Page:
Not even learning about a chance to benefit financially from the electricity generated from the seven wind turbines proposed for Bournedale by New Generation Wind LLC quieted the opposition of neighbors, who came out in force Monday night to the third and final public hearing held by the Cape Cod Commission subcommittee charged with making a recommendation on the project to the full commission.
David V. Peterson Jr. of Cape Cod Aggregates announced what he called a Green Rebate Program on behalf of New Generation Wind, a collaboration between the sand and gravel operation, owned by the Lorusso family, and the Ingersoll family’s Panhandle Trust.
That rebate program would give some tangible benefits to the neighbors of the wind turbines, even as, Mr. Peterson said, the project contributes some $200,000 annually into the town’s tax base and helps curtail pollution problems caused by the use of fossil fuel.
He said that the owners of New Generation Wind met with Bourne Town Planner Coreen V. Moore on September 21 and outlined the rebate plan, one that meets the requirements of the town’s wind energy conversion system bylaw. While six of the proposed turbines are 2.5-kilowatt machines classed as commercial, one is a 2-kW machine classed as a neighborhood turbine under Bourne’s bylaw, and needs to serve the neighborhood.
Under the rebate plan, 125 of the turbine’s immediate neighbors would save some 25 to 50 percent on their electricity bills. Those living within 1,000 feet of a turbine would receive up to $1,000 a year in either cash or by a direct credit on their electrical bills. Those from 1,000 to 1,500 feet away would receive an $800 benefit, and those from 1,500 to 2,000 feet would receive $600.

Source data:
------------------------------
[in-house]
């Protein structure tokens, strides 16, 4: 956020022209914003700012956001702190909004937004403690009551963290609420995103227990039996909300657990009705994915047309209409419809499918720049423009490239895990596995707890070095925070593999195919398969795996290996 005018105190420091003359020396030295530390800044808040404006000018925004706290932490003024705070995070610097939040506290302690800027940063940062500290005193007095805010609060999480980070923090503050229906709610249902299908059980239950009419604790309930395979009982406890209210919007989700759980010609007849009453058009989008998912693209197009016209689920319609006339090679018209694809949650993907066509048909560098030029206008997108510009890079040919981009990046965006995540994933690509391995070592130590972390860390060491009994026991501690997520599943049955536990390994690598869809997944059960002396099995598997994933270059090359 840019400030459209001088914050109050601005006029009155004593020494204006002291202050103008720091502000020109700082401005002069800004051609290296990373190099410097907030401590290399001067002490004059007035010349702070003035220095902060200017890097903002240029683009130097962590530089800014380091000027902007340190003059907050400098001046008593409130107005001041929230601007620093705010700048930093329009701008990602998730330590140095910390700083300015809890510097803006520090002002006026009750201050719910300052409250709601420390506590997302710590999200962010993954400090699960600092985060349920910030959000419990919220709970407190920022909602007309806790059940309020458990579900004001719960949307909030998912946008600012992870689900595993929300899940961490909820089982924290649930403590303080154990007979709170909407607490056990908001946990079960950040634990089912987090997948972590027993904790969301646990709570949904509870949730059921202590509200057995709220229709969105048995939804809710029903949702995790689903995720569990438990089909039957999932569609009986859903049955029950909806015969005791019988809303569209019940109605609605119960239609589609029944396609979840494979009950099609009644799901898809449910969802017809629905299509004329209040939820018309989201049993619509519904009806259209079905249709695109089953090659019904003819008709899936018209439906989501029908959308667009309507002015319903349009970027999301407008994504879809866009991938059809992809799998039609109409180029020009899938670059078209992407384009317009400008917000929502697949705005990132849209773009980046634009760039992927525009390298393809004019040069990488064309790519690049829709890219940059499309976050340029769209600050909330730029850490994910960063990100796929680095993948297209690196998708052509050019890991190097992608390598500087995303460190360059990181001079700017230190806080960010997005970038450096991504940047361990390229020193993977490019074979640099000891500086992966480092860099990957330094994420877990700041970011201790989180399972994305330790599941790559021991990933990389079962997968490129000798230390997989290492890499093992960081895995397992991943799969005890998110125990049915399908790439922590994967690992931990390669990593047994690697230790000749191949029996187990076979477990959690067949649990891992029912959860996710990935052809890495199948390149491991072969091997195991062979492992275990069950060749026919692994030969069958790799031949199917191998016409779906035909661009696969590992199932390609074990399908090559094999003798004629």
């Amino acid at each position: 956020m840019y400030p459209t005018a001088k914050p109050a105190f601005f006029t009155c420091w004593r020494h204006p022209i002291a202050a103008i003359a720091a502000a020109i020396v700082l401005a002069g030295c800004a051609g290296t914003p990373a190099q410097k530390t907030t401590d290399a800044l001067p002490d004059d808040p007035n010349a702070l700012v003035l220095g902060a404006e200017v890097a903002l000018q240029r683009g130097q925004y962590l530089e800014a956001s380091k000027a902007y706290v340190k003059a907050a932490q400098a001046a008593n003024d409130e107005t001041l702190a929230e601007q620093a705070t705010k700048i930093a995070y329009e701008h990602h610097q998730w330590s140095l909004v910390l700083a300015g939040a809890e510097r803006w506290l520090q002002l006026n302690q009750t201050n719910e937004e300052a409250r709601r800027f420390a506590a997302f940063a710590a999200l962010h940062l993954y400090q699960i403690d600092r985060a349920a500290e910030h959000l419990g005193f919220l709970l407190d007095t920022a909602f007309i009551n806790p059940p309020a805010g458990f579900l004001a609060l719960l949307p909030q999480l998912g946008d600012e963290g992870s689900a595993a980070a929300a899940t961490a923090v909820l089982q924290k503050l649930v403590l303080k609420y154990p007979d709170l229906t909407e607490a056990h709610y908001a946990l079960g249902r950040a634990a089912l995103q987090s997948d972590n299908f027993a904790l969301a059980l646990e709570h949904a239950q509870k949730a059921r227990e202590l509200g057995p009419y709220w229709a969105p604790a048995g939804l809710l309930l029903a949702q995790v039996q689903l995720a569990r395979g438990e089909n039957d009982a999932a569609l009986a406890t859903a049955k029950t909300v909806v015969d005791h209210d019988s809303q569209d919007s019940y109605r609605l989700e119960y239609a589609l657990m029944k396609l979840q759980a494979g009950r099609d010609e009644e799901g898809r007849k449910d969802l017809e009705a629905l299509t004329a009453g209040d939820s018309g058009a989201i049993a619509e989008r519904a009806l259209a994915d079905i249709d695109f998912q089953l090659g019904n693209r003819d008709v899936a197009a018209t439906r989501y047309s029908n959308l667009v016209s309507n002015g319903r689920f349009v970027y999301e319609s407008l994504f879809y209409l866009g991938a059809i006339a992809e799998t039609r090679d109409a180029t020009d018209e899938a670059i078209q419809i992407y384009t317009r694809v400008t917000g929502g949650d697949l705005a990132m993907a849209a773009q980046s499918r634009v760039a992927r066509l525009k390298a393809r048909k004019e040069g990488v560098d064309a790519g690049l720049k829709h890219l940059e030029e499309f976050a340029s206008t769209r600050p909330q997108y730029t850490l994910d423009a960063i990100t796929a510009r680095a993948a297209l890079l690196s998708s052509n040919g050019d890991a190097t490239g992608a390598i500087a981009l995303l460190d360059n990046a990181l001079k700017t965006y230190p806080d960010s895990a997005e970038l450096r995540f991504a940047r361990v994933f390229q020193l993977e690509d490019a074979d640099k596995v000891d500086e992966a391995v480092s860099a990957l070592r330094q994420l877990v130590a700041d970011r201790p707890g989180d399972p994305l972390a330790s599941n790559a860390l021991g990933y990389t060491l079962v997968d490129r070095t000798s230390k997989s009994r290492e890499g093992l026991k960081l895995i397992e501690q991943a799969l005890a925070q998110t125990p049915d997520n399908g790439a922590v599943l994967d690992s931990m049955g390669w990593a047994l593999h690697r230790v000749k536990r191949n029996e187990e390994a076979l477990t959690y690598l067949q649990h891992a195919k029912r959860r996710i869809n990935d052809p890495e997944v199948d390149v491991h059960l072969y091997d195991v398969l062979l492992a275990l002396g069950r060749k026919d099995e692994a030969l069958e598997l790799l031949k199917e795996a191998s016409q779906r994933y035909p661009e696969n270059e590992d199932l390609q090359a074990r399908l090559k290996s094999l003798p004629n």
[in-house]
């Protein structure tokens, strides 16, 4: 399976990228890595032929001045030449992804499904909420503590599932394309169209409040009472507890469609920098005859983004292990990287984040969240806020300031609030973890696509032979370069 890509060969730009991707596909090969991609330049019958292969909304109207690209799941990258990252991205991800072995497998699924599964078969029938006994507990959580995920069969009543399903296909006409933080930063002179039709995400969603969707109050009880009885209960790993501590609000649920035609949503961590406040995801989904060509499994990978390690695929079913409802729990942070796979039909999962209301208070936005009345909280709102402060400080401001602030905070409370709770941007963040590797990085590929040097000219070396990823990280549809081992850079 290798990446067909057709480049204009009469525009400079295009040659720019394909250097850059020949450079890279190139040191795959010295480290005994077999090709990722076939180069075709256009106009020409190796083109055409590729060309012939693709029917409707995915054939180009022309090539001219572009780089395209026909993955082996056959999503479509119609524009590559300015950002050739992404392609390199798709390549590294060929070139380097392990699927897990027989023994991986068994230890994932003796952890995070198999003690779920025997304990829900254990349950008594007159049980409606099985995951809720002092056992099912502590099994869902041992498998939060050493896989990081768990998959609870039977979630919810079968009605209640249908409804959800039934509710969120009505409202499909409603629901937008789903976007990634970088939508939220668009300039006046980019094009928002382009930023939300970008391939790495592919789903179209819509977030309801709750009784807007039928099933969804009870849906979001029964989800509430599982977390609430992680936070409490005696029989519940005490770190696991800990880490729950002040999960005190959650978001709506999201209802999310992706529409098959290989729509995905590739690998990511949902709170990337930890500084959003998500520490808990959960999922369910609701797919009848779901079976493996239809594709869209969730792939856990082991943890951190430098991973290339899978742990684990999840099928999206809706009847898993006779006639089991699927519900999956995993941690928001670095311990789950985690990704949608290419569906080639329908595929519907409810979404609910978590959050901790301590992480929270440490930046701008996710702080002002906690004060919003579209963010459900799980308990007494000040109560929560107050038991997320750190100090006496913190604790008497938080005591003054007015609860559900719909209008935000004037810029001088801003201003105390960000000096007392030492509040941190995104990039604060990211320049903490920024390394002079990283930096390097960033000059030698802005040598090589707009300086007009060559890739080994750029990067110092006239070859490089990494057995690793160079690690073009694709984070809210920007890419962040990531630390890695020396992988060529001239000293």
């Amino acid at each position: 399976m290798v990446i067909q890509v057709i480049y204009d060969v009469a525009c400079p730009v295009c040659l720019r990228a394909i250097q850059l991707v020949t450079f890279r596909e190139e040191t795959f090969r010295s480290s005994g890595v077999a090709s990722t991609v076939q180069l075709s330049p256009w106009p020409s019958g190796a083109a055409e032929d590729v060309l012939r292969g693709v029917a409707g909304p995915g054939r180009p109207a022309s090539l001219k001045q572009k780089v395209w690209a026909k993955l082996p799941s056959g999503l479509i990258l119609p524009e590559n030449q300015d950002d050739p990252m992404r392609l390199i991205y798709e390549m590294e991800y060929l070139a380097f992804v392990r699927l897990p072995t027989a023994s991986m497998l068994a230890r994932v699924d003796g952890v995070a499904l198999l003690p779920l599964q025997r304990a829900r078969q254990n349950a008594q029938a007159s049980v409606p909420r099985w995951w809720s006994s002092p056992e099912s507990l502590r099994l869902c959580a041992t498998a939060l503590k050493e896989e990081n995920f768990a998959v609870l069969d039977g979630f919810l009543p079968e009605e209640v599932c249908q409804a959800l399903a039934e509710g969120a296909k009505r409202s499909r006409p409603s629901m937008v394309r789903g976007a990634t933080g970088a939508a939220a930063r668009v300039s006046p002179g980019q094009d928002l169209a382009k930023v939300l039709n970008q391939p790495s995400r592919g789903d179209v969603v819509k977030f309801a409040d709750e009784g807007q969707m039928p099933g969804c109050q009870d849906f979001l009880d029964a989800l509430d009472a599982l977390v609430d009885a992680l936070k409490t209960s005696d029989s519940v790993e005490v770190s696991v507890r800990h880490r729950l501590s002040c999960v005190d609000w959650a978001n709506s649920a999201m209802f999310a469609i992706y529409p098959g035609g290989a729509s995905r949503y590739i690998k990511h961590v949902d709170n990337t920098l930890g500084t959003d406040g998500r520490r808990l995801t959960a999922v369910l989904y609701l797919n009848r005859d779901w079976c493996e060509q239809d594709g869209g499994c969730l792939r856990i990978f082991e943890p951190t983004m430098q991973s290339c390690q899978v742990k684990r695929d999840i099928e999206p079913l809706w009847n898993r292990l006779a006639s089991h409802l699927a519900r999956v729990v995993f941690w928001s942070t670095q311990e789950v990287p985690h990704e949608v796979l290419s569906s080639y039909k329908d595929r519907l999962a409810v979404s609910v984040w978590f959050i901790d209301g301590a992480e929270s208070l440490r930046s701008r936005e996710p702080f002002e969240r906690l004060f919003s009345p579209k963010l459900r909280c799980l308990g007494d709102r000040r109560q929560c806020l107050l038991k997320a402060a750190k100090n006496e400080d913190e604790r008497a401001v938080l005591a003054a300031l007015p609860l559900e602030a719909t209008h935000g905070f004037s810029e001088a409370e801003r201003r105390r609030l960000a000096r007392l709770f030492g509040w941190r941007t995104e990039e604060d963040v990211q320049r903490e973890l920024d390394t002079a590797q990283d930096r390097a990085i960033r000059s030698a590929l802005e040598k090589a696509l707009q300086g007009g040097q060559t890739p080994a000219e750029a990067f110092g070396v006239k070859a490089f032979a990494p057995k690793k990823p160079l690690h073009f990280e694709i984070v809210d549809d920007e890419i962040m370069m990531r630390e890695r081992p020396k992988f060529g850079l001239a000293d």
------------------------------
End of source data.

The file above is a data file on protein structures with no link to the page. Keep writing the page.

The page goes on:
The Bournedale project, the first of its kind on Cape Cod, “seeks to incentivize its neighbors” to embrace both the project and renewable energy, Mr. Peterson said in announcing the program.
Asked if the rebates would be transferable if the property were to be sold, he said that they would, prompting one audience member to shout out that the money might make up for the loss of property values the project would cause.
That comment met with loud applause.
Subcommittee members began Monday’s meeting by hearing from commission staff followed by a presentation by the project proponents that included Mr. Peterson’s comments. They then opened the hearing to public officials, affording an opportunity for Ms. Moore to tell the subcommittee that a review of Bourne’s bylaws, local comprehensive plan, and rules for the Bournedale Overlay District showed that the project appeared to be consistent with town regulations. She said that there would be a more thorough look at how it comports with those regulations when, for example, the historical commission, conservation commission, and planning board look at the project, which is sited in a District of Critical Planning Concern.
Turbines No. 1 and No. 7 do not meet the town bylaw requirements, so New Generation Wind will have to either obtain easements from buildings that are within the turbines’ fall zones or use turbines engineered to collapse and fall within a specified distance. Cape Cod Commission staff had previously reported that some buildings owned by the proponent were closer than 500 feet from one or more of the proposed machines.